Turkey’s parliament passed a law on July 11 on changing the structure of bar associations, a move that lawyers argue will further undermine judicial independence in a country where they say the judiciary is already in disarray.
Thousands of lawyers have protested in Istanbul, Ankara and other cities against the plan, saying it aims to silence some of the few institutions still speaking out against the government’s record on rule of law and human rights.
The law aims to decentralize the bar associations by permitting the establishment of alternative associations in Istanbul, Ankara, and İzmir, which represent nearly half of all lawyers in the country.
It also seeks to change the election system of the executive board of the Turkey Bar Associations in a way to break the power of three biggest associations so that provincial organizations would have more of a say in the lawyers’ agenda.
The law allows bar associations that have more than 5,000 members to split into other bar associations as long as they have at least 2,000 lawyers.
Each bar association in the provinces will be represented by three delegates and a president in the General Assembly of Union of Turkish Bar Associations.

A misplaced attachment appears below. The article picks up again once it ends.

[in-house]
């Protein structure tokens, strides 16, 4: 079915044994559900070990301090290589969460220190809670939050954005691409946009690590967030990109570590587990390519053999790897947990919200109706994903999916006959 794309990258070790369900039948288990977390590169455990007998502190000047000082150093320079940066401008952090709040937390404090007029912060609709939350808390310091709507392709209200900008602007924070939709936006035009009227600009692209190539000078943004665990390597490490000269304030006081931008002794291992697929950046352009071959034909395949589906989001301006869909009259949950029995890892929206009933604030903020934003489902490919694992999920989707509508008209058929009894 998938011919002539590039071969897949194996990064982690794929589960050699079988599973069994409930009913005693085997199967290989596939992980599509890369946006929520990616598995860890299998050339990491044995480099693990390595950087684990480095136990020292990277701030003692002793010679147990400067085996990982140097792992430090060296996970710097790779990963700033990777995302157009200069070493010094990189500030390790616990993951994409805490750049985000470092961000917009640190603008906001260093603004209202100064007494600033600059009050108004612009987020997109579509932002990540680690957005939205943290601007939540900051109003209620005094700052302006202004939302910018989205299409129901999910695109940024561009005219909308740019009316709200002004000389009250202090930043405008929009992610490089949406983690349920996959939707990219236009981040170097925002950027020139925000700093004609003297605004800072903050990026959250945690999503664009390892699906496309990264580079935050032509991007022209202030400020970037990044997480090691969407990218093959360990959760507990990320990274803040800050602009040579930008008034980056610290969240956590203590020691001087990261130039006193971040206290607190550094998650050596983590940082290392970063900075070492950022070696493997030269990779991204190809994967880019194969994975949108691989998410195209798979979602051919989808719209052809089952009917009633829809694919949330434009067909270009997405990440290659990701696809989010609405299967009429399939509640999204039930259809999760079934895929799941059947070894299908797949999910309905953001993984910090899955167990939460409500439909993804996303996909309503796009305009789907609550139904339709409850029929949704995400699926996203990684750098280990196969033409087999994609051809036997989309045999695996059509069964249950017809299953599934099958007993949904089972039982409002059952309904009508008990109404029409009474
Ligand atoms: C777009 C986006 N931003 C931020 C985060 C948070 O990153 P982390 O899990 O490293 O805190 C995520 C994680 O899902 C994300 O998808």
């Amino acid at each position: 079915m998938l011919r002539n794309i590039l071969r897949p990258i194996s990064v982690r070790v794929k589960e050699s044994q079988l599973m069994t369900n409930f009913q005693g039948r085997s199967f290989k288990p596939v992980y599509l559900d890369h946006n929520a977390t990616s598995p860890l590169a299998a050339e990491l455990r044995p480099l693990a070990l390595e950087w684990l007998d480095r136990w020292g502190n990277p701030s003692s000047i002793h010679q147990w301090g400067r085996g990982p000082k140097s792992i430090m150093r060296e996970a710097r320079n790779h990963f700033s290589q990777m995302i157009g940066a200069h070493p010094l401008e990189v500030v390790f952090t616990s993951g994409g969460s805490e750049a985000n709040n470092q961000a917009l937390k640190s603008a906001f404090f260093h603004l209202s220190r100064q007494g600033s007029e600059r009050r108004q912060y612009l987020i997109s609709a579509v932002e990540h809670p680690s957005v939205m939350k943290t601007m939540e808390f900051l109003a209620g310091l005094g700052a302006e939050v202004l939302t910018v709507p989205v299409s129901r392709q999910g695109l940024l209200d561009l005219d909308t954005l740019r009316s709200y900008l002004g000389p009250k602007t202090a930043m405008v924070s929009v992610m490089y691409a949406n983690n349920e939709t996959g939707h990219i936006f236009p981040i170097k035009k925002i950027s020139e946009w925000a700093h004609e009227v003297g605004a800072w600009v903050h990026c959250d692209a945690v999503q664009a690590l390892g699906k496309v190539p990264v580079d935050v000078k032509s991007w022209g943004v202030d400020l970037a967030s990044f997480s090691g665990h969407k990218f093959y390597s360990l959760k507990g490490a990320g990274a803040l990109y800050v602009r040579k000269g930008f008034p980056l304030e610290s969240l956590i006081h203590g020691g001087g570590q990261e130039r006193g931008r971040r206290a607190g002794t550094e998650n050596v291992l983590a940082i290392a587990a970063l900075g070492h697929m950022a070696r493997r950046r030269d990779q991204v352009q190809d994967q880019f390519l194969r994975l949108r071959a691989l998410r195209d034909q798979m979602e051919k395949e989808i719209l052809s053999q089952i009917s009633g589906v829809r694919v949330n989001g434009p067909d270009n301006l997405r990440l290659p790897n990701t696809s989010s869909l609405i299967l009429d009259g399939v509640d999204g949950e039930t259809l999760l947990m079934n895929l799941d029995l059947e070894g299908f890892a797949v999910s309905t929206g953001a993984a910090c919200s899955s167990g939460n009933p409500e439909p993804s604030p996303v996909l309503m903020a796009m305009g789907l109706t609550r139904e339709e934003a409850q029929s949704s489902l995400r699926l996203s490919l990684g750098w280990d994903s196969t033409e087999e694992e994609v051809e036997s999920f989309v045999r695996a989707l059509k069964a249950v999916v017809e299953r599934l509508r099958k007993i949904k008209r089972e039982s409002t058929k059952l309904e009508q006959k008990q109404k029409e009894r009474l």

Opponents say it will strengthen small provincial bars at the expense of the large associations in the main cities. The larger associations currently predominate and are frequently critical of the government.
These associations say the judicial system has descended into chaos in recent years with lawyers jailed, defences muzzled and confidence in judges and prosecutors destroyed.
The law was passed with 251 votes in favour in the 600-seat parliament, with only 417 deputies voting. The ruling Justice and Development Party (AKP) has 291 seats in the assembly, while its ally Nationalist Movement Party (MHP) have 49 seats.
The legislation “appears calculated to divide the legal profession along political lines and diminish the biggest bar associations’ role as human rights watchdogs,” Human Rights Watch and the International Commission of Jurists said.
Istanbul Bar head Mehmet Durakoğlu said that the law will be taken to the Constitutional Court for annulment.